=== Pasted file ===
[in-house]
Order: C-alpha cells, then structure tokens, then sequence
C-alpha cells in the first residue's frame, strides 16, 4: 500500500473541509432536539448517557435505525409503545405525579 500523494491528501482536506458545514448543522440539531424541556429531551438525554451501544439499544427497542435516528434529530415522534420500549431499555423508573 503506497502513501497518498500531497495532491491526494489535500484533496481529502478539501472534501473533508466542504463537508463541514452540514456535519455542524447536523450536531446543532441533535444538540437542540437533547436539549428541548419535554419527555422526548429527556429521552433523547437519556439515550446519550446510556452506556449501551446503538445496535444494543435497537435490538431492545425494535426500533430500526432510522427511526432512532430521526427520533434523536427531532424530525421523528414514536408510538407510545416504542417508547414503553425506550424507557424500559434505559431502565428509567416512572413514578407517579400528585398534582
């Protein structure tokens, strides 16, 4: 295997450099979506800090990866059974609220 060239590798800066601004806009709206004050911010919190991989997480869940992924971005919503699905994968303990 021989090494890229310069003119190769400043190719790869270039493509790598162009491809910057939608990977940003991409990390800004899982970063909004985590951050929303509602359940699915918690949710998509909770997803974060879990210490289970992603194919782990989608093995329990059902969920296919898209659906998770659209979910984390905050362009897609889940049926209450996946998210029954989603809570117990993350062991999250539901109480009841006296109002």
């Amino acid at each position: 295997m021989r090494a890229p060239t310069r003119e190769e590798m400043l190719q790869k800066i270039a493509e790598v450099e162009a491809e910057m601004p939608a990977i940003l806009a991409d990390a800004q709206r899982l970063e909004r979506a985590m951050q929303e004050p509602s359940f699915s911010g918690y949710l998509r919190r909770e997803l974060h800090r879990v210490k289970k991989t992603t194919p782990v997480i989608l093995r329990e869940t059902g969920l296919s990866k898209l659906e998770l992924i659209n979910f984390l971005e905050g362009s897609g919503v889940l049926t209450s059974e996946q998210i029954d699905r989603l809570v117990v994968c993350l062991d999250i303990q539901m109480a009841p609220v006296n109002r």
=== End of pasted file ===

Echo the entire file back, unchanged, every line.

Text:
[in-house]
Order: C-alpha cells, then structure tokens, then sequence
C-alpha cells in the first residue's frame, strides 16, 4: 500500500473541509432536539448517557435505525409503545405525579 500523494491528501482536506458545514448543522440539531424541556429531551438525554451501544439499544427497542435516528434529530415522534420500549431499555423508573 503506497502513501497518498500531497495532491491526494489535500484533496481529502478539501472534501473533508466542504463537508463541514452540514456535519455542524447536523450536531446543532441533535444538540437542540437533547436539549428541548419535554419527555422526548429527556429521552433523547437519556439515550446519550446510556452506556449501551446503538445496535444494543435497537435490538431492545425494535426500533430500526432510522427511526432512532430521526427520533434523536427531532424530525421523528414514536408510538407510545416504542417508547414503553425506550424507557424500559434505559431502565428509567416512572413514578407517579400528585398534582
């Protein structure tokens, strides 16, 4: 295997450099979506800090990866059974609220 060239590798800066601004806009709206004050911010919190991989997480869940992924971005919503699905994968303990 021989090494890229310069003119190769400043190719790869270039493509790598162009491809910057939608990977940003991409990390800004899982970063909004985590951050929303509602359940699915918690949710998509909770997803974060879990210490289970992603194919782990989608093995329990059902969920296919898209659906998770659209979910984390905050362009897609889940049926209450996946998210029954989603809570117990993350062991999250539901109480009841006296109002």
């Amino acid at each position: 295997m021989r090494a890229p060239t310069r003119e190769e590798m400043l190719q790869k800066i270039a493509e790598v450099e162009a491809e910057m601004p939608a990977i940003l806009a991409d990390a800004q709206r899982l970063e909004r979506a985590m951050q929303e004050p509602s359940f699915s911010g918690y949710l998509r919190r909770e997803l974060h800090r879990v210490k289970k991989t992603t194919p782990v997480i989608l093995r329990e869940t059902g969920l296919s990866k898209l659906e998770l992924i659209n979910f984390l971005e905050g362009s897609g919503v889940l049926t209450s059974e996946q998210i029954d699905r989603l809570v117990v994968c993350l062991d999250i303990q539901m109480a009841p609220v006296n109002r």